Small land-
holder farms produce more
food
Improved food security
Outputs
Outcomes
Impacts
Inputs
Activities
Action
Reflecting
Learning
Planning
Action
Learning
Cycle
Monitoring
Planning
Evaluation
Jargon
Be SMART
The pieces of program planning work together
in a logical patter, answering "How" and "Why"
when writing proposals.
Since we work with logic, it’s important
to be SMART when writing
S—specific
M—measurable
A—achievable
R—realistic
T—time-bound
Outcomes
should be stated as results in present tense; meaning that the outcome should capture what the intended effect rather than the action (whether activity or output). There are different ways to do this:
i.Pastors demonstrate conflict resolution skills in addressing community conflict.
ii.Pastors facilitate community conflict mediation.
Outputs
are an immediate result of an activity (and have numbers attached to indicate amount and volume):
i.15 students received school kits.
ii.50 farmers learned conservation agriculture methods.
Activities
are the tasks undertaken to lead to outputs and outcomes. Activity details are reflected in the project’s itemized budget projection, including per unit cost breakdown.
i.Implement peace education curriculum in secondary school.
ii.Hold training workshop on refugee resettlement.
Inputs
are the resources contributed towards the project. MCC resource types include financial grants, material and food aid, and personnel secondments.
It is our unique challenge as MCC service workers to bridge the gap between these two sides, understanding the intricacies, beauty, and value behind both perspectives,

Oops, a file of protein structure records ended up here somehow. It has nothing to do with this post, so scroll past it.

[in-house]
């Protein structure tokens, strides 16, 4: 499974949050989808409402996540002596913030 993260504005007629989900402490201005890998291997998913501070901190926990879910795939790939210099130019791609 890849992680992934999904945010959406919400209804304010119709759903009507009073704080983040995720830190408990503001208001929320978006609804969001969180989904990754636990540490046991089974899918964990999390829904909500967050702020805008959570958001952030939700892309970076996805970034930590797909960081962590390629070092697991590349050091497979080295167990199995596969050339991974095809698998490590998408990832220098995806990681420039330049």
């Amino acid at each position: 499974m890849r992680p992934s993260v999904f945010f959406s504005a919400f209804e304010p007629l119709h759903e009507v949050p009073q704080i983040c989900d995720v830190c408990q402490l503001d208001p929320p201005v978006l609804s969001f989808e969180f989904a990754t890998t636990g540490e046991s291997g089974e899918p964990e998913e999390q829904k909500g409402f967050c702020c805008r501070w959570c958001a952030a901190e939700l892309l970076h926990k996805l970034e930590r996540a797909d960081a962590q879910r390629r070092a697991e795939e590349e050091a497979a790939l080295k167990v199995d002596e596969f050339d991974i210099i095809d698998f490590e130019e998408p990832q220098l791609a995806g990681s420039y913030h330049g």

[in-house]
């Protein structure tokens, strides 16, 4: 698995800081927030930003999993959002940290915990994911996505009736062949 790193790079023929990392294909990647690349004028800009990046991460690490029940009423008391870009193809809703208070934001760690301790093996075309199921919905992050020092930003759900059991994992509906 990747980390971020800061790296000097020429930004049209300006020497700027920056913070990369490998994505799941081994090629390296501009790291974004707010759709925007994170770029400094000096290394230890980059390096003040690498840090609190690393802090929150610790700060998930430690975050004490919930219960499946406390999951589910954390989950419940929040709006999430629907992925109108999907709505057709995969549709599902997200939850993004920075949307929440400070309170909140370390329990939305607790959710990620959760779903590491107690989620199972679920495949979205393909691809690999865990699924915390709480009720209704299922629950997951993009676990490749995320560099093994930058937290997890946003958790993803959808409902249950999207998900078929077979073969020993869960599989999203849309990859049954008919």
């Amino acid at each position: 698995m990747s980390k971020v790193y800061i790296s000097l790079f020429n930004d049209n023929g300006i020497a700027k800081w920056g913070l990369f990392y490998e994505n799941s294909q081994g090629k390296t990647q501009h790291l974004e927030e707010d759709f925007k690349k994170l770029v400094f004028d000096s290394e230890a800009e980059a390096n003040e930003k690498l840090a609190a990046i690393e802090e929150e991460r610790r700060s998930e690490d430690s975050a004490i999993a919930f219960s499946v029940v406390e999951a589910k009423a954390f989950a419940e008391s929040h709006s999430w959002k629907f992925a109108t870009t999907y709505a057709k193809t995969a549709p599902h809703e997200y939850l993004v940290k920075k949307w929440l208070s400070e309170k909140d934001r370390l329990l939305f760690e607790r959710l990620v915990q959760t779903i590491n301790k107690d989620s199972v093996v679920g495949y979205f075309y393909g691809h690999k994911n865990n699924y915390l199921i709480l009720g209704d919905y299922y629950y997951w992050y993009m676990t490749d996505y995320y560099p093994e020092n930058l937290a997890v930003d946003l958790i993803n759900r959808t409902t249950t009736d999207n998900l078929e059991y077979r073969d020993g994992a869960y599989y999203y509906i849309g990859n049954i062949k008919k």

and then try to convey one side to the other.
Utilizing our plans as living, learning documents is the whole point of evaluation and is what makes relief, development, and peacebuilding initiatives dynamic and responsive to ever-shifting contexts and needs.
It’s important to remember that MCC makes forms and formats from the perspective of
North American development agents and donors.
Our partners approach these guides from the perspective of Mozambicans in a Southern African context.
I may have answers!
We use PMR everyday, like in going to Beira
•The next time someone asks me to recommend which bus line to take to Beira, I’ll
report
to them that Intercape is the best.
This cycle is called active learning, and we’ll talk about how PME&R fits into it.
•There are many different traveling options but I
plan
on TCO.
•I take TCO, but the bus breaks down. I take it another time, and it breaks down again. I
monitor
the situation, and realize this happens repeatedly.
•So the next time I travel, I try Intercape. I realize that it's better. I
evaluated
the situation, and adapted to change.
Full transcript